The informal sector represents an important part of the economy and the labour market in many countries, especially developing countries, and plays a major role in employment creation, and income generation. The Nepal Labour Force Survey 2008 has estimated around 70 percent people  aged 15 and over to be currently employed in the non-agricultural informal sector. The survey has also measured a new additional topic on informal employment. It is estimated that there were 96.2 percent of the currently employed, who were informally employed in all industries. Among them 66.0 percent were males and 34.0 percent were females. And 32.7 percent were in urban areas and 67.3 percent in rural areas.

Employment is the main source of income among the poor, and it is still considered to be the most effective vehicle to take them out of poverty. People in rural areas will keep coming to urban areas or big cities. So, economic growth, structural change are increasingly linked to urbanization process or urban expansion and people migration from villages to cities, and more people will live in urban settlements than in rural areas. Metropolitan cities like Kathmandu can offer the lure of better employment, education, health care, and they contribute disproportionately to the country’s economy. However, rapid urban expansion is often associated with poverty, rapid growth of urban informal sector.

The objectives of the study are to analyse the income and employment pattern of informal worker of urban area. This study is based on secondary data but some evidences are based on primary data which is related to street vendors of Kathmandu Metropolitan City.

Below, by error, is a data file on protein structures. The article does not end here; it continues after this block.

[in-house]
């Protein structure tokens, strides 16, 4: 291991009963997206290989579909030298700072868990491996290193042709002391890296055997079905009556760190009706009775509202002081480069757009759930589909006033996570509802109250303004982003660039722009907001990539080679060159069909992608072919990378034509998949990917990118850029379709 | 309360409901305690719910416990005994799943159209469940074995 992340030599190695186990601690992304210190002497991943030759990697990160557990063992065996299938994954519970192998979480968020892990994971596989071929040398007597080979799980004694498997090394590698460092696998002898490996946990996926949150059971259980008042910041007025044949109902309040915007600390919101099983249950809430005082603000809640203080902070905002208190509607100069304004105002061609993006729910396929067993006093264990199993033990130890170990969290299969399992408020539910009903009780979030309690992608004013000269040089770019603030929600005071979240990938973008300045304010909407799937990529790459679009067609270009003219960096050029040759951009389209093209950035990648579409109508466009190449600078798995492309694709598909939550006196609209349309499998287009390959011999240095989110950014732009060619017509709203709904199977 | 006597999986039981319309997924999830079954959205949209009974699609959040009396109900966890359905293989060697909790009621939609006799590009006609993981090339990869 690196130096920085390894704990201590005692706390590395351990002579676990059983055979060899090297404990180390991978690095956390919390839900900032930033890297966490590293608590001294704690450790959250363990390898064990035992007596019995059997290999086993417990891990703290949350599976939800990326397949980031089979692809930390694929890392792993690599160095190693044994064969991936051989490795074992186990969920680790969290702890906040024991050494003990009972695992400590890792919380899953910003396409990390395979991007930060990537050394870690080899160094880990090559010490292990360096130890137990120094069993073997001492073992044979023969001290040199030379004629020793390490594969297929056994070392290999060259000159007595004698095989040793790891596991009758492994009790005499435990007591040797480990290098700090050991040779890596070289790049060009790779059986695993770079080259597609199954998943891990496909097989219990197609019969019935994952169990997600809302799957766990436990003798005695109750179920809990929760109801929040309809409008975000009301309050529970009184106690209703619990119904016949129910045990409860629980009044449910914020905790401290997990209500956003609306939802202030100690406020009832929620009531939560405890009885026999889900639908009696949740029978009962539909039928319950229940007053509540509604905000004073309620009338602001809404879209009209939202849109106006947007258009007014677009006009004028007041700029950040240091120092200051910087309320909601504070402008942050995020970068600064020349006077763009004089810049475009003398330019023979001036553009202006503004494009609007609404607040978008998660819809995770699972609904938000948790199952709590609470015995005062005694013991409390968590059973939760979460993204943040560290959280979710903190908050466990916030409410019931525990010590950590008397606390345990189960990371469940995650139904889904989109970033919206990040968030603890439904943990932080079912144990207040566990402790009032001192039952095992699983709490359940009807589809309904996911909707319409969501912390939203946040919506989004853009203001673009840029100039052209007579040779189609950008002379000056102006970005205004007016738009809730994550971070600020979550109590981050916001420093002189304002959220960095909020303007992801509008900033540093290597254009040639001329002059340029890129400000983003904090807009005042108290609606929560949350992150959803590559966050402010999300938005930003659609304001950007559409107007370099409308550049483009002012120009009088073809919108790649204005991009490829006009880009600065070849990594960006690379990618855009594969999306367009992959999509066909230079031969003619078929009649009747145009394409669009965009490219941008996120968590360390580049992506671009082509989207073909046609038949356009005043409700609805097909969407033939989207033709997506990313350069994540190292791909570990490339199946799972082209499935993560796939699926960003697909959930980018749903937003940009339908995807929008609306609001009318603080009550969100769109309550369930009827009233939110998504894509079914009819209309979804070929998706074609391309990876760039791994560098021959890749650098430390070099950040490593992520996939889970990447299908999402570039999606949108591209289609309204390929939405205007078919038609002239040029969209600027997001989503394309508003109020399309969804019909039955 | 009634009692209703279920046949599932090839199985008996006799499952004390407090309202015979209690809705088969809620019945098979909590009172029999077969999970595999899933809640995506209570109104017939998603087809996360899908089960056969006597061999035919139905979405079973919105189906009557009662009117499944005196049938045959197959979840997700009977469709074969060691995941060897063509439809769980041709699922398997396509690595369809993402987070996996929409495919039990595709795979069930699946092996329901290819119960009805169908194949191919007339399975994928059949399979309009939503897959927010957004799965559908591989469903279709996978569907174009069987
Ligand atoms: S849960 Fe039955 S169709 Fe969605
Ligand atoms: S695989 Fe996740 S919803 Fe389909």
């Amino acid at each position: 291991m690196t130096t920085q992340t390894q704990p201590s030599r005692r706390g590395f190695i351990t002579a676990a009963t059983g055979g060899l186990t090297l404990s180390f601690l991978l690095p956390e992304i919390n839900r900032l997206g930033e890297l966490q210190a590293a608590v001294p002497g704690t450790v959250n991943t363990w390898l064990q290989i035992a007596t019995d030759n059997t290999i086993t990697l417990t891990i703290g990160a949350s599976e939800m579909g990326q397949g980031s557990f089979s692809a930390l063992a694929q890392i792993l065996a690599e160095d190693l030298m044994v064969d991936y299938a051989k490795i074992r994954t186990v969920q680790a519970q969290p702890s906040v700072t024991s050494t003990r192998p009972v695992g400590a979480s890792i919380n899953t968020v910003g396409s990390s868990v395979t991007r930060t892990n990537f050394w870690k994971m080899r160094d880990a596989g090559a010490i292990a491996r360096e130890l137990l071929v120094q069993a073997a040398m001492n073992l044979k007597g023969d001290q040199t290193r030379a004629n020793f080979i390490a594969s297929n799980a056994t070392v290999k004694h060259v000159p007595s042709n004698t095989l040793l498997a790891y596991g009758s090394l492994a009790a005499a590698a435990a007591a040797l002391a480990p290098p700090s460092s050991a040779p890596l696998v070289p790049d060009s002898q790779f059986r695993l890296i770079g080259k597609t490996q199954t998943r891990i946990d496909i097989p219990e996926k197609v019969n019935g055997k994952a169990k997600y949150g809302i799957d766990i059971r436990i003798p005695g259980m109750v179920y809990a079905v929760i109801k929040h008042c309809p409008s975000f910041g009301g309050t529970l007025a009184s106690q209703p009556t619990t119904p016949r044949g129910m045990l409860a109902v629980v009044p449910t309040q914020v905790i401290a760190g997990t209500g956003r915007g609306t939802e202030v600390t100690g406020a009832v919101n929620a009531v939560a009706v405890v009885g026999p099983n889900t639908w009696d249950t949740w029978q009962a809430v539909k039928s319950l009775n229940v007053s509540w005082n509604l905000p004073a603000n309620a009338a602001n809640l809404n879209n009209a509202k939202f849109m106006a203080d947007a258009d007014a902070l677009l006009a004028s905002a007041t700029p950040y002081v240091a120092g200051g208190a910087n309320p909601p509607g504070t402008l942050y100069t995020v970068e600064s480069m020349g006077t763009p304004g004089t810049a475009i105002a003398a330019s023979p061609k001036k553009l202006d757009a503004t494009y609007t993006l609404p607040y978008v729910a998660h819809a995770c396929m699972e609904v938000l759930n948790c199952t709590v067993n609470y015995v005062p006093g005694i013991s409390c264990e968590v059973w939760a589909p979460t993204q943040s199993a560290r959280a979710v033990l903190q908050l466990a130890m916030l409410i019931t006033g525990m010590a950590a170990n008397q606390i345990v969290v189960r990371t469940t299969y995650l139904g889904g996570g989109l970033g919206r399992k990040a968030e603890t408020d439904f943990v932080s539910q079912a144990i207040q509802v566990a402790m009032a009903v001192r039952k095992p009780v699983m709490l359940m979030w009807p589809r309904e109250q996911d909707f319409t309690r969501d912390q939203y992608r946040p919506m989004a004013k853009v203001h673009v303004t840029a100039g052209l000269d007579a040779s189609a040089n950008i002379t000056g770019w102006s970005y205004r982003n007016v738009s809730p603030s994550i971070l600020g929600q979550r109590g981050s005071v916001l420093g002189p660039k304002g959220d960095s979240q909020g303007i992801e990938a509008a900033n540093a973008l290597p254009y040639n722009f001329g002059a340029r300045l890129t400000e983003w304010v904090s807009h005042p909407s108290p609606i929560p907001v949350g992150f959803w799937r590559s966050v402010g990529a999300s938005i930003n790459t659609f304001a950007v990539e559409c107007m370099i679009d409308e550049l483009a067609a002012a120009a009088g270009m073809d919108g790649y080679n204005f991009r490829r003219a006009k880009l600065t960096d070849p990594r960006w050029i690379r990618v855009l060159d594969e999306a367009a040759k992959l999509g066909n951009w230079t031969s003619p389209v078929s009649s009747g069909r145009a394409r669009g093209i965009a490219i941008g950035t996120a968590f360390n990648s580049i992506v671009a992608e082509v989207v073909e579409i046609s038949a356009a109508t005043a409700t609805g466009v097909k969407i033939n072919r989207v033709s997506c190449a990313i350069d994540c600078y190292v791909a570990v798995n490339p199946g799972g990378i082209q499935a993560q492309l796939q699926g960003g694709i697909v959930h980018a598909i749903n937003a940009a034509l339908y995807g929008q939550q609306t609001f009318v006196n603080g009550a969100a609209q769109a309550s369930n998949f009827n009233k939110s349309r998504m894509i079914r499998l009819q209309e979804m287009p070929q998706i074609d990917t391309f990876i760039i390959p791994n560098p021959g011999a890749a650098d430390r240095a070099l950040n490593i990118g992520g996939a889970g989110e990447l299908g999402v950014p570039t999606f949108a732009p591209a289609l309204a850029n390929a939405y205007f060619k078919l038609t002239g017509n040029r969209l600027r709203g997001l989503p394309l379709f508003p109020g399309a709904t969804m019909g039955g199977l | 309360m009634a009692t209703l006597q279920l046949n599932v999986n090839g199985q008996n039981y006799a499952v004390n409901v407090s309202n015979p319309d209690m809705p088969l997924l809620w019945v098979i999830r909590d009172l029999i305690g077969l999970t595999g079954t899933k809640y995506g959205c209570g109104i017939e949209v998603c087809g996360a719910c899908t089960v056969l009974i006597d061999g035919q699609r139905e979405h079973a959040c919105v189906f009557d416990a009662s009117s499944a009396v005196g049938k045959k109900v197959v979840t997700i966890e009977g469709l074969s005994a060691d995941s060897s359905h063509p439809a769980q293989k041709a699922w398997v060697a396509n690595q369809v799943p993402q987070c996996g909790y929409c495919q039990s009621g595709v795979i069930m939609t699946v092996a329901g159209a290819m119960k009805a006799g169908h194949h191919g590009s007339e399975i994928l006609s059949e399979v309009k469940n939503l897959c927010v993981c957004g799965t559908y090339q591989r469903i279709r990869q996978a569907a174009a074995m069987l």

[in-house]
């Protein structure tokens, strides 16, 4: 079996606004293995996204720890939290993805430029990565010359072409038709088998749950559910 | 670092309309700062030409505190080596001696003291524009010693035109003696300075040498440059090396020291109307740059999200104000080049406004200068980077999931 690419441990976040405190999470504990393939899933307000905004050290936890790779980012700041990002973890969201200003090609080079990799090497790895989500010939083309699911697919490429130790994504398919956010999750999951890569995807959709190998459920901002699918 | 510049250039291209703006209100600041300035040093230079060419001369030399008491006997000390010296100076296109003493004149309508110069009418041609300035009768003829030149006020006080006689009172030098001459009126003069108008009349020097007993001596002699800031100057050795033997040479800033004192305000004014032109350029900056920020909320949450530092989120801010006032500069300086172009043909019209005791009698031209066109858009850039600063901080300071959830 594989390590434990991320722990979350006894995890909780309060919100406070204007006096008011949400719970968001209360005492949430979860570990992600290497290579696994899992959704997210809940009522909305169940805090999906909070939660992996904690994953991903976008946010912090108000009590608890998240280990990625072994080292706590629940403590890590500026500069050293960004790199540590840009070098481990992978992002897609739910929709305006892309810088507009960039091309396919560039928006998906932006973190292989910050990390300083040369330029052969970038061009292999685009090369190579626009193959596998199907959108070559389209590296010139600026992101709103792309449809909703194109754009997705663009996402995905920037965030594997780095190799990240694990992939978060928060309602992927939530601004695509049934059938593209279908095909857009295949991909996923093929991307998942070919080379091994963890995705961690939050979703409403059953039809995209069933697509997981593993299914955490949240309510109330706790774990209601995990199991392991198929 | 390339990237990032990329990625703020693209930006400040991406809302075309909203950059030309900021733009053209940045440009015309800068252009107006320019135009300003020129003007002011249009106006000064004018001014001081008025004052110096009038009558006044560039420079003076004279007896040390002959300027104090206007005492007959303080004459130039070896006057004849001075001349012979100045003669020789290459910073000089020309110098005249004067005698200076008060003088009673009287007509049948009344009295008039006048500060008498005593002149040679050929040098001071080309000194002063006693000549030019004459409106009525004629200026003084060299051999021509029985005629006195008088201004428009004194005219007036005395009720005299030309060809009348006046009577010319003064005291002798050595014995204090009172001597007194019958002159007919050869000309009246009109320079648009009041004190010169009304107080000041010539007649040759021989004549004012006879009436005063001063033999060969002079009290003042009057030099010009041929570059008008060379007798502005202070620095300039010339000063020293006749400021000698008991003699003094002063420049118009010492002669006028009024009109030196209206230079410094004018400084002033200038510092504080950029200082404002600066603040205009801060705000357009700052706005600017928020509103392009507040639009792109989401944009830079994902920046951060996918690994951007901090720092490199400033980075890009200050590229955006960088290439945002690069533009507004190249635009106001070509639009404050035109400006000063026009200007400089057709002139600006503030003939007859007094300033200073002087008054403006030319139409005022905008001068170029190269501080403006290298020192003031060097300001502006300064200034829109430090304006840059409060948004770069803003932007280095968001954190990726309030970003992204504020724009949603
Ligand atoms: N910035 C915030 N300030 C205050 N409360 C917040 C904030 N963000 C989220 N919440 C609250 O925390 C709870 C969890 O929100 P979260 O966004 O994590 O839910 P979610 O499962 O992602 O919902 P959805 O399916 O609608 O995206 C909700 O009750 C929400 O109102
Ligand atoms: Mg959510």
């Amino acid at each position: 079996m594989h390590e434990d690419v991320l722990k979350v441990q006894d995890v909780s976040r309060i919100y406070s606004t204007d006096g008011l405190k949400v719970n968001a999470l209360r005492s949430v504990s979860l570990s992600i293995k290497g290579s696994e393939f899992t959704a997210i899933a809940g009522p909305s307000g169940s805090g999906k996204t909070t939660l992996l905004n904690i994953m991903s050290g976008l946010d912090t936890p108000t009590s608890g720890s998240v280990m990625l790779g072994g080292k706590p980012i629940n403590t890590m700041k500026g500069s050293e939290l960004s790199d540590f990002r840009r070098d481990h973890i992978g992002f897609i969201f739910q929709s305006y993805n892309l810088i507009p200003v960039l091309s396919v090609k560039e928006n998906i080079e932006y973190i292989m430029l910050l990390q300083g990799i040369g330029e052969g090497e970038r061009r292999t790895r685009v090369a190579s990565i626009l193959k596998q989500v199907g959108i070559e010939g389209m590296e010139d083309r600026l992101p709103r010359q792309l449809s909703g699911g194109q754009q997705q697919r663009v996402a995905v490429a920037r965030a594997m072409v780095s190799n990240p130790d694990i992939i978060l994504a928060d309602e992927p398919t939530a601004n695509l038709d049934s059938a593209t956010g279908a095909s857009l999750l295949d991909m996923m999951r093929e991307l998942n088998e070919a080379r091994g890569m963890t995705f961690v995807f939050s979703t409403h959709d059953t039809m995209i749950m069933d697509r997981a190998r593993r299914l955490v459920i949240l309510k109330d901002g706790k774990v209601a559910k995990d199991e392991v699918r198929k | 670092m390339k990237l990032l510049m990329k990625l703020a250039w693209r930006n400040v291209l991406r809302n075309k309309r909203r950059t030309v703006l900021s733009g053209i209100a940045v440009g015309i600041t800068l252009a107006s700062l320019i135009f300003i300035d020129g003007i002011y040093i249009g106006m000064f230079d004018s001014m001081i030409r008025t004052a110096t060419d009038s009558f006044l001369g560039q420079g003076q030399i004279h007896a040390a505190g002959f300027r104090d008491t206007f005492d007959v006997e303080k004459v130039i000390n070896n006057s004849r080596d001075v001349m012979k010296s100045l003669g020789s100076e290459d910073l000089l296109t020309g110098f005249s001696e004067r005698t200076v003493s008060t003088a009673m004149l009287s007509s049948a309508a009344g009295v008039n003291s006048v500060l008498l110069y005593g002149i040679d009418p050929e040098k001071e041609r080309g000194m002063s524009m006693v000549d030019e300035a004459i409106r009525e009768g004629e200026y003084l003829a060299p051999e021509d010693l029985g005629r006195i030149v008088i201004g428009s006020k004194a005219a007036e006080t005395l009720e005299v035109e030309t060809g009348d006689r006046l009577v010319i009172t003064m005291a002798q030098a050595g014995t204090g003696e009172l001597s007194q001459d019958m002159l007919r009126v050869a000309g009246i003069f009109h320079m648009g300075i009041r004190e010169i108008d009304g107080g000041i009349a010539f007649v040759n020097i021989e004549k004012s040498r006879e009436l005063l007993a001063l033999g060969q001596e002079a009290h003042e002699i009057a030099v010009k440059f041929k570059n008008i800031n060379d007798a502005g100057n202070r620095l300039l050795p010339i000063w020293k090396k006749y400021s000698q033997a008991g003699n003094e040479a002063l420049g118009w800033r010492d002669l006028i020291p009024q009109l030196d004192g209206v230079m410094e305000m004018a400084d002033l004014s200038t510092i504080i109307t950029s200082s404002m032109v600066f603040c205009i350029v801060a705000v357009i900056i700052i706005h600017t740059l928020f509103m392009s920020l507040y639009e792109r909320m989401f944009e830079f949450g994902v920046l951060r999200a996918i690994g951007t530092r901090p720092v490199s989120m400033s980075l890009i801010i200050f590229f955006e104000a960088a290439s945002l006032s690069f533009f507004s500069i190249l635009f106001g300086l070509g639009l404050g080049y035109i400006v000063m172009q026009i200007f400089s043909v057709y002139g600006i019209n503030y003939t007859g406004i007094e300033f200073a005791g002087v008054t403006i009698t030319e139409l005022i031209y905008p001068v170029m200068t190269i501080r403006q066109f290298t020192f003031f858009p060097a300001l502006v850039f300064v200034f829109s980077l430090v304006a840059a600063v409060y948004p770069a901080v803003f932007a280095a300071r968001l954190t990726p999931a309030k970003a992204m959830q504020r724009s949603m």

The informal sector represents a challenge to policy-makers with regard to issues such as: improvement of the working conditions and legal and social protection of the persons employed in the informal sector; training and skills development; organization of informal sector producers and workers; urban development.


Adhikari, D. B. (2011). Income generation in informal sector: A case study of the street vendors of Kathmandu metropolitan city. Economic Journal of Development Issues Vol.13and 14No.1-2(2011) Combined Issue.

Asian Development Bank (2010). The informal sector and informal employment in Bangladesh. Retrieved from

CBS (1999), Nepal Labour Force Survey 1998/099 -Statistical Report, Central Bureau of Statistics National Planning Commission, Secretariat Government of Nepal, 1999.

CBS (2008), Nepal Labour Force Surcey 2007/08-Statistical Report, Central Bureau of Statistics National Planning Commission, Secretariat Government of Nepal, November, 2008.

CBS (2011), Nepal Living Standard Surce y2010/011-Statistical Report, Central Bureau of Statistics National Planning Commission, Secretariat Government of Nepal, November, 2011.

Hussmanns, Ralf. (2004b), Measuring the Informal Economy: from Employment in the Informal Sector to Informal Employment. Geneva, Switzerland: ILO, Bureau of Statistics. Working paper, No.53.

Reddy Mahendra, Naidu Vijay Mohanty Manoranjan (2001), The Urban Informal Sector in Fiji, Results from a Survey. Fijian Studies, 1(1), 127-154. Suwal, R. Pant,B.(2009), Measuring Informal Sector Economic Activities in Nepal,  Paper Prepared for the Special IARIW-SAIM Conference on  “Measuring the Informal Economy in Developing Countries” Kathmandu, Nepal, September 23-26, 2009.